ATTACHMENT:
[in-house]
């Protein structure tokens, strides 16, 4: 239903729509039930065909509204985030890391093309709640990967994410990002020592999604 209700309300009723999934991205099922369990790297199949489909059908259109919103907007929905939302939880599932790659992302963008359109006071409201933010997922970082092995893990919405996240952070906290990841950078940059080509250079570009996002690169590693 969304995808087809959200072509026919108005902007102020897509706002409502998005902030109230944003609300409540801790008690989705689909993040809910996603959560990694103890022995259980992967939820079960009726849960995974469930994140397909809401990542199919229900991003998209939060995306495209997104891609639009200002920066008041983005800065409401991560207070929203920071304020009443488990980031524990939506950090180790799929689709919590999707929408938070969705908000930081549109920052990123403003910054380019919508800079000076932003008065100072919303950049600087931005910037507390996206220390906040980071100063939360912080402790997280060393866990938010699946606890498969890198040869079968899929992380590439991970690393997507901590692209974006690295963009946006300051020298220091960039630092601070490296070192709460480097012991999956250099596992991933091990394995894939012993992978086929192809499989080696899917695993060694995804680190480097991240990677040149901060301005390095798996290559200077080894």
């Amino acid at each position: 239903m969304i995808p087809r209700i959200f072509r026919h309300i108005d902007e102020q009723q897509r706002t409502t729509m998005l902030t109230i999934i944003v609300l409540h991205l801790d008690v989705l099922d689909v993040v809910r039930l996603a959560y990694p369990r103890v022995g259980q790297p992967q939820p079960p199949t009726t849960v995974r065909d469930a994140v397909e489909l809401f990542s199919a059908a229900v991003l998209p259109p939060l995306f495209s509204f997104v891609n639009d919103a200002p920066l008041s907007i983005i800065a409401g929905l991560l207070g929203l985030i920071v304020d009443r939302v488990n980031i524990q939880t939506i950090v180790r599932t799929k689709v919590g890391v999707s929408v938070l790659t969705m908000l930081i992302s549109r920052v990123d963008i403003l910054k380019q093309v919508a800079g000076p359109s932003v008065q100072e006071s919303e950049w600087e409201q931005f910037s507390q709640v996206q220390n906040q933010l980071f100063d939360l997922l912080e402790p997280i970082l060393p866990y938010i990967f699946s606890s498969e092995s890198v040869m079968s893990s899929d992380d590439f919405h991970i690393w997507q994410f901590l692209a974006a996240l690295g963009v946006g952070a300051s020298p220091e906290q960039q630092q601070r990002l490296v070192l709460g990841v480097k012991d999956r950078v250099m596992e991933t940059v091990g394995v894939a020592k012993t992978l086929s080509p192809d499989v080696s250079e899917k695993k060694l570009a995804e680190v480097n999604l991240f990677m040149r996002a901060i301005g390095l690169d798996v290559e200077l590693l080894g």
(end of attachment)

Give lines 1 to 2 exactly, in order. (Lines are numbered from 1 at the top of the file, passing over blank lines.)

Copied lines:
[in-house]
């Protein structure tokens, strides 16, 4: 239903729509039930065909509204985030890391093309709640990967994410990002020592999604 209700309300009723999934991205099922369990790297199949489909059908259109919103907007929905939302939880599932790659992302963008359109006071409201933010997922970082092995893990919405996240952070906290990841950078940059080509250079570009996002690169590693 969304995808087809959200072509026919108005902007102020897509706002409502998005902030109230944003609300409540801790008690989705689909993040809910996603959560990694103890022995259980992967939820079960009726849960995974469930994140397909809401990542199919229900991003998209939060995306495209997104891609639009200002920066008041983005800065409401991560207070929203920071304020009443488990980031524990939506950090180790799929689709919590999707929408938070969705908000930081549109920052990123403003910054380019919508800079000076932003008065100072919303950049600087931005910037507390996206220390906040980071100063939360912080402790997280060393866990938010699946606890498969890198040869079968899929992380590439991970690393997507901590692209974006690295963009946006300051020298220091960039630092601070490296070192709460480097012991999956250099596992991933091990394995894939012993992978086929192809499989080696899917695993060694995804680190480097991240990677040149901060301005390095798996290559200077080894």